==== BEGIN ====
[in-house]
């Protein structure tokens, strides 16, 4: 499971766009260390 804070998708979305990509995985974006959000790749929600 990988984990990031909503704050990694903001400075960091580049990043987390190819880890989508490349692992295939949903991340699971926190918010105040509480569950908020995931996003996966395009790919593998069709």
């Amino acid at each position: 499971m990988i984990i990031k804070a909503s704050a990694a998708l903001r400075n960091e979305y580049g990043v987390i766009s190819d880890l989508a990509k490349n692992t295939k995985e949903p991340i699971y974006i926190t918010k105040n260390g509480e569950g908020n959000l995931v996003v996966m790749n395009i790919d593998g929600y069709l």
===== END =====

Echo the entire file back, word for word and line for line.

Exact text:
[in-house]
């Protein structure tokens, strides 16, 4: 499971766009260390 804070998708979305990509995985974006959000790749929600 990988984990990031909503704050990694903001400075960091580049990043987390190819880890989508490349692992295939949903991340699971926190918010105040509480569950908020995931996003996966395009790919593998069709």
């Amino acid at each position: 499971m990988i984990i990031k804070a909503s704050a990694a998708l903001r400075n960091e979305y580049g990043v987390i766009s190819d880890l989508a990509k490349n692992t295939k995985e949903p991340i699971y974006i926190t918010k105040n260390g509480e569950g908020n959000l995931v996003v996966m790749n395009i790919d593998g929600y069709l």